Amidst both praise and criticism from language accessibility advocates, Long Beach City Council moved forward Tuesday in adopting a language access policy (LAP) that will cost the City some $524,000 per year in order to provide governnmental access to native Spanish, Khmer and Tagalog speakers who have limited English proficiency.
Many cities in California already have LAPs, the first two–Oakland and San Francisco–implemented theirs in the early 2000s, with Monterey Park following in 2007. Many in Long Beach felt that the time had come to adopt our own broader language policy, despite the fact that the City already spends $900,000 per year in order to broaden access for Limited English Proficiency (LEP) speakers.
“The Cambodian [and other LEP communities are] isolated from the city and the Long Beach Unified School District schools because of language barriers,” said Susana Sngiem of the Cambodian Coalition when speaking with Building Healthy Communities Long Beach. “In order to have engaged citizens and parents, language access policies must be implemented in the City of Long Beach and in LBUSD.”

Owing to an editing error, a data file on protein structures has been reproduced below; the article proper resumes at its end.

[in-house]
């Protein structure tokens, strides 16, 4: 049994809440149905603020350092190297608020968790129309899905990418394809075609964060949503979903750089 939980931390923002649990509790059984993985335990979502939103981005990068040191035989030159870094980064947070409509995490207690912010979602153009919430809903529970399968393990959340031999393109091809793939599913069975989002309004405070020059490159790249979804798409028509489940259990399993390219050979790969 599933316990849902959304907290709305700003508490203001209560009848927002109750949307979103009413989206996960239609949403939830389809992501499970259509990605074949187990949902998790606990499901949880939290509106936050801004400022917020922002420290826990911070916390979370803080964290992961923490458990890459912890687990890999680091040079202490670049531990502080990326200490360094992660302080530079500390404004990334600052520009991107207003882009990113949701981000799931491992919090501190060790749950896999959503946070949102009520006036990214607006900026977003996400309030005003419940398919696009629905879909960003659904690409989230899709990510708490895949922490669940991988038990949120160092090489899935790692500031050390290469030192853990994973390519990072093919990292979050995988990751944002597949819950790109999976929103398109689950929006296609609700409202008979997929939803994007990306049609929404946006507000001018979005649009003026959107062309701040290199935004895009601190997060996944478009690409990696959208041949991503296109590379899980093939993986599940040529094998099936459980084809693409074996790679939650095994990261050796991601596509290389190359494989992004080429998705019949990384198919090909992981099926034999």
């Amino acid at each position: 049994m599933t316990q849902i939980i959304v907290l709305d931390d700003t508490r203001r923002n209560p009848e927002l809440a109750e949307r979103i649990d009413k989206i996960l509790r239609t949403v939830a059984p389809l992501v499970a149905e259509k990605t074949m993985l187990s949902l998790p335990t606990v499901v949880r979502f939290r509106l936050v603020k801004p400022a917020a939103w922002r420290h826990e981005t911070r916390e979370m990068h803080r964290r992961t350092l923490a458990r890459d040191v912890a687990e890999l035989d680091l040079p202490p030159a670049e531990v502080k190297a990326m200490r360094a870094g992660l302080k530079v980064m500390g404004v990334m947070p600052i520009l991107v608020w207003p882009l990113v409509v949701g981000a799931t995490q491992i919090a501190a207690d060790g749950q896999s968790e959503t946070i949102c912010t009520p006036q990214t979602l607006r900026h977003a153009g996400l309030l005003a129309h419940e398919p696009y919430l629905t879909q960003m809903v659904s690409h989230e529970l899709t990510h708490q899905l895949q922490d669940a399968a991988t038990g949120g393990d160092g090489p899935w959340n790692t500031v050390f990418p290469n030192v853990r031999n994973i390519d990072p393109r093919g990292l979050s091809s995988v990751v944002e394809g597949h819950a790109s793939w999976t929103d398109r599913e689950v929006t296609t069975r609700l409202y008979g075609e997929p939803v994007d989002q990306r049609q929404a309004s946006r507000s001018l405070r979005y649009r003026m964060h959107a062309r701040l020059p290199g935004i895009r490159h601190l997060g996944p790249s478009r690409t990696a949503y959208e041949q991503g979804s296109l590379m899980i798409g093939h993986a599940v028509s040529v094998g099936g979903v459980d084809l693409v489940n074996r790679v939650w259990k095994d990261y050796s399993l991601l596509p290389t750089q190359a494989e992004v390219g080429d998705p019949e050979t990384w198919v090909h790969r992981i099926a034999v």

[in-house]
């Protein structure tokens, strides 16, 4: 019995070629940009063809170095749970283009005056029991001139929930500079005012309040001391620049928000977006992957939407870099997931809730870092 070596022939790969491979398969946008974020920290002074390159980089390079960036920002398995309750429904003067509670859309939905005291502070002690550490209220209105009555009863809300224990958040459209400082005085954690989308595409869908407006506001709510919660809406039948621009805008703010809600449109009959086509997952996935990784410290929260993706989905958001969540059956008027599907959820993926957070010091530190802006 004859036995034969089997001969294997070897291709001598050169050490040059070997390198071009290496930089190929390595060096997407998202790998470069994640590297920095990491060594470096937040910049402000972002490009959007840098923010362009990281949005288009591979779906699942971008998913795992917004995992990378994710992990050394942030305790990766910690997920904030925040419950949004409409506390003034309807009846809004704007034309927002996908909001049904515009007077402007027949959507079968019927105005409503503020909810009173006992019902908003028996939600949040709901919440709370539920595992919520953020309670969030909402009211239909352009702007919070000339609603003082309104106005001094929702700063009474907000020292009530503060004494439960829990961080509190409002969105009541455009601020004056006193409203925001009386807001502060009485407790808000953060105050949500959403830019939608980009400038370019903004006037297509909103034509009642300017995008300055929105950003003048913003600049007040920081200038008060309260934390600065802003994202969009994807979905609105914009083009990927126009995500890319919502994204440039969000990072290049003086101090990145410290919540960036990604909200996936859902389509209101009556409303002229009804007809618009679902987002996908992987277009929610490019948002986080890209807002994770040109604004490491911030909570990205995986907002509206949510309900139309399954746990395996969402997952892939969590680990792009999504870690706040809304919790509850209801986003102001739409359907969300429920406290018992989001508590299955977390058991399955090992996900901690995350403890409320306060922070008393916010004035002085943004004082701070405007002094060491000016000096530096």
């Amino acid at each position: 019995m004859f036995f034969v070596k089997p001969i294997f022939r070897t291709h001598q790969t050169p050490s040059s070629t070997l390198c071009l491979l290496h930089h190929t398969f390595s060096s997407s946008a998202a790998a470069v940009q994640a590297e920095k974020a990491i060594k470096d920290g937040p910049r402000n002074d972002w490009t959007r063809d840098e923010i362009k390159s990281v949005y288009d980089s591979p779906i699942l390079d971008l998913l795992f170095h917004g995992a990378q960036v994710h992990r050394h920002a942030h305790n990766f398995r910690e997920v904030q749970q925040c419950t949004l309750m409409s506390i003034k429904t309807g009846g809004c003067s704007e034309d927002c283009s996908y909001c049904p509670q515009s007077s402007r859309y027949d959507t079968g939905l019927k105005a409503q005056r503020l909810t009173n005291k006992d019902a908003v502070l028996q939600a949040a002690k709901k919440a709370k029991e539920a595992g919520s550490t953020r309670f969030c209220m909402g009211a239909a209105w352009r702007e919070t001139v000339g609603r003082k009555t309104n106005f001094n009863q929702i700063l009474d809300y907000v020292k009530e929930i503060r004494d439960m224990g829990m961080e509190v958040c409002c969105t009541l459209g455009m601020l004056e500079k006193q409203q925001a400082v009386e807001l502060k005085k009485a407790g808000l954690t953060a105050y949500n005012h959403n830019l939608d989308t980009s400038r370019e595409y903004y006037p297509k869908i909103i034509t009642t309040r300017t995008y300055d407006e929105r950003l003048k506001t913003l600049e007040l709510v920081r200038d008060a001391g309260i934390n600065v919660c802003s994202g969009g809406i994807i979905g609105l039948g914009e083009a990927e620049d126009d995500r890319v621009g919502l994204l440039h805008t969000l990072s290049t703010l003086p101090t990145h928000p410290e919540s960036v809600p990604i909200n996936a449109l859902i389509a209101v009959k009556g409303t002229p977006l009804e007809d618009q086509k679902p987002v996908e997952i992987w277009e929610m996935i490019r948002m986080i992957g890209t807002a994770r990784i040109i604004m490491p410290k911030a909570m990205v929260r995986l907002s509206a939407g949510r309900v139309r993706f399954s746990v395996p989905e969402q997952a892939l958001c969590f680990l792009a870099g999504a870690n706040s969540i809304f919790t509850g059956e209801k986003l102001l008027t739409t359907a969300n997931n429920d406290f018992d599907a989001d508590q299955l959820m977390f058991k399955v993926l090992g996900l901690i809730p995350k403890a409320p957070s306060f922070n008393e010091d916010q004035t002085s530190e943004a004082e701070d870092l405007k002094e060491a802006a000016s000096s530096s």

Her concerns were, to a certain extent, addressed by the drafters of the policy. Specifically, the fact that the initial draft held inherent focus on Spanish alone–of which there are over 62,000 speakers in Long Beach–prompted an update to include Khmer and Tagalog–with over 13,500 speakers each–to court Long Beach’s large Cambodian and Philippine populations.
In an opinion piece written for the Post, community member and Limited English Proficiency (LEP) speaker Martha Beatriz Cota expressed some of the larger concerns with the City’s now-approved LAP.
“Although the City is moving forward [with this] policy,” she wrote, “I was extremely disappointed when I saw the exaggerated cost in comparison to other cities and the layers of red tape on what materials are being deemed to be necessary to be translated.”
However, multilingualism is not cheap: the County of Los Angeles alone spends over $3M a year just to print election ballots in multiple languages.
For most, the move was a step forward, including the many who took part in the 90-minute comment period and those in the audience with “One City, One Voice” placards.
The policy will be handed over to City Manager Pat West’s office to analyze over the next six months to not only address cost issues, but also work on language relations training, addressing children needs, and strengthening to overall policy.
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